Last Wednesday, California state legislators passed a bill that would mandate that publicly-traded companies headquartered in California have at least one woman on their board by the end of this year. Companies that fail to comply would face a penalty. CNN called the bill “a crucial step toward increasing the number of women on corporate boards.” If the bill is signed into law, California would become the first state to require this type of quota.
There is no doubt that the boardrooms of America are populated mostly by men. CNN reports that only 25 percent of companies in the S&P 500 have more than two women on their board (though a majority do have at least one). But, of course, the question is: is this kind of mandated diversification the best way to get women in the boardroom? And, relatedly, is it necessary — or feasible, or desirable — to have an equal number of men and women on a company’s board?
Laws like these only serve to highlight modern feminism’s willingness to achieve “success,” even if it means upending the actual underlying tenets of the original feminist movement. Anna Beninger, senior research director and corporate engagement partner at a nonprofit studying women and work, recently said that “when organizations are required to make progress, required to follow these regulations, they do — and the progress happens.” But is it really progress? Or is it just a facade that looks like the end goal, but actually upended your entire belief system to get there?
Feminists are meant to believe — they tell us they believe — that women are “powerful” and “strong.” But laws like the one California hopes to pass sure don’t seem to put a lot of faith in women. How delicate they must think us — how incompetent and in need of support — if we can’t even get hired on our own. Talk about a damsel in distress waiting around to be saved by a knight in shining armor, too passive to make any kind of move on her own. Surely this view of women belongs to the patriarchy, not modern feminists… right?
In addition to painting women as weak and incompetent, this type of legislation negates the hard work, effort, and talent of the women who worked their way to the top without this kind of handout. The “strong” and “empowered” women feminists are always talking about (but apparently don’t actually believe) how women are out there achieving success — proving themselves to be of equal value to the men in their companies. If this bill becomes law, any woman on a board might be there because of legal mandates — rather than independent achievement — which effectively negates the hard work of women who got there on their own.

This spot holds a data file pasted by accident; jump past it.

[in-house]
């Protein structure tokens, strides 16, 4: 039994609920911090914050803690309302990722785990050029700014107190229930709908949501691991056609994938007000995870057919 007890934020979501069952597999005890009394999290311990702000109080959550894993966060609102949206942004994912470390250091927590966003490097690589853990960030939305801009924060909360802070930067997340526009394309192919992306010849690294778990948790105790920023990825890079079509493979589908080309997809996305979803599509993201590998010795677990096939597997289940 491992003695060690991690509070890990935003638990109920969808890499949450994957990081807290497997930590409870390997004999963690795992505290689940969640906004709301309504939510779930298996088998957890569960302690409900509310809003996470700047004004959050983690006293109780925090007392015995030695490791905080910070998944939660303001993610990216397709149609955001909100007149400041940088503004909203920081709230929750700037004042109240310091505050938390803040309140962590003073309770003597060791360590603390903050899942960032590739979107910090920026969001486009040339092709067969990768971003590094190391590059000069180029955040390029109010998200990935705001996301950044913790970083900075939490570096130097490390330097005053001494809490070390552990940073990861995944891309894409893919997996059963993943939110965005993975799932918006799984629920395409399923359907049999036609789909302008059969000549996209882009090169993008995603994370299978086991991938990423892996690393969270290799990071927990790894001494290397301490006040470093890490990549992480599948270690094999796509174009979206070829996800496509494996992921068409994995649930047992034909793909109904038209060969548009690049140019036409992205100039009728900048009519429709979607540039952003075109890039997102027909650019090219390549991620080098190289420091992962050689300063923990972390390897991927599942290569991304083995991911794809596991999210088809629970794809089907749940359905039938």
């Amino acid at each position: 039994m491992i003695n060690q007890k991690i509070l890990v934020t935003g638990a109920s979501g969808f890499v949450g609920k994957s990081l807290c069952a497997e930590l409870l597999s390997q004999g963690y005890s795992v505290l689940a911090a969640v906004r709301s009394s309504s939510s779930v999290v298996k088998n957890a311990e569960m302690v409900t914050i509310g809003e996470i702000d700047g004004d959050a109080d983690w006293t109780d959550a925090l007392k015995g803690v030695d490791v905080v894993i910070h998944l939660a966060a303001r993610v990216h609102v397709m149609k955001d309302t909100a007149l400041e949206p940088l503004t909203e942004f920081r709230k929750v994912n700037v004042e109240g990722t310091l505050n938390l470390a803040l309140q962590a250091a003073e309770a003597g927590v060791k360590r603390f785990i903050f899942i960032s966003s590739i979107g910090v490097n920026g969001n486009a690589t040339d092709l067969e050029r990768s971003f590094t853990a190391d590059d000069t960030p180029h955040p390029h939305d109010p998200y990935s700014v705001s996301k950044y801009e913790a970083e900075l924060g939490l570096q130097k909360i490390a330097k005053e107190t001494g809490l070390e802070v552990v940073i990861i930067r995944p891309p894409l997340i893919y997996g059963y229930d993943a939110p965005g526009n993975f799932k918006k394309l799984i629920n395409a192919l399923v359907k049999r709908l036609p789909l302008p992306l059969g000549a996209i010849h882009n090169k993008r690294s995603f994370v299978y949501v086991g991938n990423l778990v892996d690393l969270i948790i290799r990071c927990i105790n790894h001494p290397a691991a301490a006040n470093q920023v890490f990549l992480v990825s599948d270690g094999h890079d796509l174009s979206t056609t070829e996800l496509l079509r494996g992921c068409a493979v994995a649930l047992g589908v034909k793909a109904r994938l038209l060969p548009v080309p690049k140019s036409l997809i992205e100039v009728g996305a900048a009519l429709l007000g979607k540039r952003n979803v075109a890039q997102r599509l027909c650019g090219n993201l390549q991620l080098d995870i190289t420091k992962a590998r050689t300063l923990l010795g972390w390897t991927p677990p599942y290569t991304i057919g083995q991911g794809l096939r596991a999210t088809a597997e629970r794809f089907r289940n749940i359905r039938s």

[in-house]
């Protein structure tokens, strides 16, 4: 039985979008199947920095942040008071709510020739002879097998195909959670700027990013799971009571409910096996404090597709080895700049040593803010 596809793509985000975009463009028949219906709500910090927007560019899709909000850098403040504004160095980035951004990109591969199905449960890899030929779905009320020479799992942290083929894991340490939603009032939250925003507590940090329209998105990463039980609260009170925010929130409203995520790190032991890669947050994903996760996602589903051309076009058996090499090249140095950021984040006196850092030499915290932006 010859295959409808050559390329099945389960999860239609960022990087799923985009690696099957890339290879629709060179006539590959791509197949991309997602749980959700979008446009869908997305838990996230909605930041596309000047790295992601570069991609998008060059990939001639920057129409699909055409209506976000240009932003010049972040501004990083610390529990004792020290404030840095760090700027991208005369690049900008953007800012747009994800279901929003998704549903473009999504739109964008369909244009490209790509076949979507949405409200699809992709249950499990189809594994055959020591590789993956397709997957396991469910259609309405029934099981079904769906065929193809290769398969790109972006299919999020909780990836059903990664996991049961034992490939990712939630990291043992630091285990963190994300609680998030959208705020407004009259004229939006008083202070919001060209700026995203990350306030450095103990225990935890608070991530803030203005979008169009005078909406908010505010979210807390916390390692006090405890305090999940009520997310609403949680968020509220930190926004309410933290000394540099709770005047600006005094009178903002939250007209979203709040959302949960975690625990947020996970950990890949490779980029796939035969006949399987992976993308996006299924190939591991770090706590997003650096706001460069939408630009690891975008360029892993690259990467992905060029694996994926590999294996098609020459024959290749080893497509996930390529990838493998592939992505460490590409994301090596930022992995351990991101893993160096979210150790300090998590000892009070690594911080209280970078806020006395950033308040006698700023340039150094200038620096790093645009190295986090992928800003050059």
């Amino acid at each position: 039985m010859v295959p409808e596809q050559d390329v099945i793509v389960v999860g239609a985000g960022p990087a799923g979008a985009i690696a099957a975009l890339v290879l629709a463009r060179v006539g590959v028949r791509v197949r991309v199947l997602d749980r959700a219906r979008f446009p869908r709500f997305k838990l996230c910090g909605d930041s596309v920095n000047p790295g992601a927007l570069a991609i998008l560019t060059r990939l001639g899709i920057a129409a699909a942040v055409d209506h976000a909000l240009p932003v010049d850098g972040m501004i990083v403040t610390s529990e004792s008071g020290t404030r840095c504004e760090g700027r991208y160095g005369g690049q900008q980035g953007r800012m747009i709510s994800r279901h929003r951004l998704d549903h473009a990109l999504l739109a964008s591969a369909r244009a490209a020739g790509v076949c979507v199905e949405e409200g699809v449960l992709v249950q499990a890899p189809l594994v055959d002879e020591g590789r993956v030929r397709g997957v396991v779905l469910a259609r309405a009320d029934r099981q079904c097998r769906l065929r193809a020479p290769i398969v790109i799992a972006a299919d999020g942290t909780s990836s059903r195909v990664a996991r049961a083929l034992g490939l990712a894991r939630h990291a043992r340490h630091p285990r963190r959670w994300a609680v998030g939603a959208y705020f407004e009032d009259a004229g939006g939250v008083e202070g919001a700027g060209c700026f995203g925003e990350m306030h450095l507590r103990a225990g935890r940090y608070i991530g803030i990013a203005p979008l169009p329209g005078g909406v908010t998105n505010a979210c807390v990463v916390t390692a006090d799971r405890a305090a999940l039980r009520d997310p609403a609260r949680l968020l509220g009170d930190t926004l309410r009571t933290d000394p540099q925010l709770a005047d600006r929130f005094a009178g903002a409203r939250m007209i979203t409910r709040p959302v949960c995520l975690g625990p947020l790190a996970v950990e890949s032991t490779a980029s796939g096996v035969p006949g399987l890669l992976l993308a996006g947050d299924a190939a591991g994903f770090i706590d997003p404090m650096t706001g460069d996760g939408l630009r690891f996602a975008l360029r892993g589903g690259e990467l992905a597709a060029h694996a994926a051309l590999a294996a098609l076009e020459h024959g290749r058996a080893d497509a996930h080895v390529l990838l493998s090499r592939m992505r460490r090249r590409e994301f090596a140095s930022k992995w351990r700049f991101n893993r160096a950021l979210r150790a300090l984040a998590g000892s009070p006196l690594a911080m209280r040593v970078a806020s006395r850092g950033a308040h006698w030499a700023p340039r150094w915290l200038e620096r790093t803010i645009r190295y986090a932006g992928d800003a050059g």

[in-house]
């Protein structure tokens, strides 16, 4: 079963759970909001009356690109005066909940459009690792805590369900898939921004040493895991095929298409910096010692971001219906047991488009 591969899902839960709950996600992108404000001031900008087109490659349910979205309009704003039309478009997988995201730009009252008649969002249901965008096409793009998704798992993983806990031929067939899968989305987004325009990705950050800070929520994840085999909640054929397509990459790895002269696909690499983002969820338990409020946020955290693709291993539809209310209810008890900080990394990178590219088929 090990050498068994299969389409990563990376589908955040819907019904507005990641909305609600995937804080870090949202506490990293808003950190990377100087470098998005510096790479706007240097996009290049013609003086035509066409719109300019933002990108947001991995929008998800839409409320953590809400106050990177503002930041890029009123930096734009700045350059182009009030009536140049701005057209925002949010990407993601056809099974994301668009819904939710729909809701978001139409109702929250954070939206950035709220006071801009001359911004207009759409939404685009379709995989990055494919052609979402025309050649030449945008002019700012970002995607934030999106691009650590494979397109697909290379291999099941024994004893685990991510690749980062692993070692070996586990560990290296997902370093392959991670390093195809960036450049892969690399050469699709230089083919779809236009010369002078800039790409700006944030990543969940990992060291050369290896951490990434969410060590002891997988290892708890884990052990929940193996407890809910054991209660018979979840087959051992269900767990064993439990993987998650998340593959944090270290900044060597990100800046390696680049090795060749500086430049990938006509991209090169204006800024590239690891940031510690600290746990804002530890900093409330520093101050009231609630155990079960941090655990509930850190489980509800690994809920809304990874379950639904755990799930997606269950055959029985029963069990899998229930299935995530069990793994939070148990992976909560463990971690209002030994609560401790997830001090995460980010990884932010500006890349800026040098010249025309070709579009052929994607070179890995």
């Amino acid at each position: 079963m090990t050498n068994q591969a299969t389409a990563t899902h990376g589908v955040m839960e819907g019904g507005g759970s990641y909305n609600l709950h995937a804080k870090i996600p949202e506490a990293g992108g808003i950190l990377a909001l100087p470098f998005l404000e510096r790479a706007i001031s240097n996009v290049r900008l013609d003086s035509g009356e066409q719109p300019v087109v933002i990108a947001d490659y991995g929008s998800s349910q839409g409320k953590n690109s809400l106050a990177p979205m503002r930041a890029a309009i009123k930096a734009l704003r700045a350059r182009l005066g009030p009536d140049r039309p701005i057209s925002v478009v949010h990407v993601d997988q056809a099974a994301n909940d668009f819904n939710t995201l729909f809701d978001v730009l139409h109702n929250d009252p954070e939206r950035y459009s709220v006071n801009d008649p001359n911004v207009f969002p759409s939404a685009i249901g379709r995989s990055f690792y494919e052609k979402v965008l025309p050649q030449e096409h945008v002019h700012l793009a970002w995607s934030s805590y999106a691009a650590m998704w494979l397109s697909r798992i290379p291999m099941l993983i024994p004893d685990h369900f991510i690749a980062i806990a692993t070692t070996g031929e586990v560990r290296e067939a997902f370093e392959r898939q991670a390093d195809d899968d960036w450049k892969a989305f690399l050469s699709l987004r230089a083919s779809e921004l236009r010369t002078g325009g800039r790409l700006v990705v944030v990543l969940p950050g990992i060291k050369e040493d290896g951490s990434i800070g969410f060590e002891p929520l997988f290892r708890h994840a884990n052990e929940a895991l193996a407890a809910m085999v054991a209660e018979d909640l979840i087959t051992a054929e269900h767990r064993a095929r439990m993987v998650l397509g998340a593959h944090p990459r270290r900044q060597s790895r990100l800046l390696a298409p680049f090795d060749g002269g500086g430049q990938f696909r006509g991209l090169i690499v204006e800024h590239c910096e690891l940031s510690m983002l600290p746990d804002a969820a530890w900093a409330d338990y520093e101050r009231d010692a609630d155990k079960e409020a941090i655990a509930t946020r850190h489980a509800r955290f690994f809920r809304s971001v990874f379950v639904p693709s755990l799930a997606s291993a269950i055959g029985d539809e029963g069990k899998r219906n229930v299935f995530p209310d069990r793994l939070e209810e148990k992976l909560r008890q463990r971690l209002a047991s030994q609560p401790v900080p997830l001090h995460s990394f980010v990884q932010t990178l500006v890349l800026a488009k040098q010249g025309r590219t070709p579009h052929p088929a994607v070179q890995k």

So basically, in the name of feminism, California is ready to reduce all women to passive damsels in distress and negate the achievements of women in power. Yay feminism!
These days, feminists are fond of breaking down “gender stereotypes,” insisting that a woman can do anything a man can do and vice versa. One humorous flowchart making the rounds on social media helpfully explains how to tell if a toy is for boys or girls: “Do you operate the toy with your genitalia?” If no, “It is for either girls or boys.” If yes, “This toy is not for children.” One could ask the same question of the work being done in a company’s boardroom: “Do you complete this work with your genitalia?” If no, “It can be done by men or women.” If yes, “This is probably not a company that needs a board.” If companies are adding women to their boards simply for the sake of having women on them, surely this means they are judging women on their sex alone. And surely this goes against everything feminists believe in.
Lol! How to tell if a toy is for boys or girls: A guide pic.twitter.com/MLuI6Km5zc
— Sophia Banks (@sophiaphotos) August 29, 2013
We’re supposed to think that the lack of female board members is due to systemic oppression and sexism. And there may be some of that — there certainly has been historically, and I’m sure it’s still in the fabric of some companies — but there’s been a lot of (non mandated) progress too. And these days, it’s very possible that the lack of women in the boardroom is not due to the evil patriarchy’s plot to keep them out, but to other considerations that might often cause men to be better candidates for the job. For example, women who choose to be involved in the daily management of care of their children may work fewer hours than the men in their companies, leading to fewer promotions. This isn’t sexism, it’s priorities. (Sexism would be promoting the woman anyway, even though she did less work than the man.)
Feminists can’t have it both ways. Either women are helpless victims who need to be rescued (by being given jobs they don’t necessarily deserve) or they are strong and capable of earning seats in the boardroom through their hard work and dedication (in which case they don’t need handouts). Certainly, a woman who deserves a spot on the board should be given equal consideration to the male applicants for the same seat, but that is not the same as just giving her the seat because she’s a woman. It isn’t her femaleness that makes her a good candidate, it’s her hard work, her dedication, and her drive. Judge her on that, and we’ll be well on our way to equality.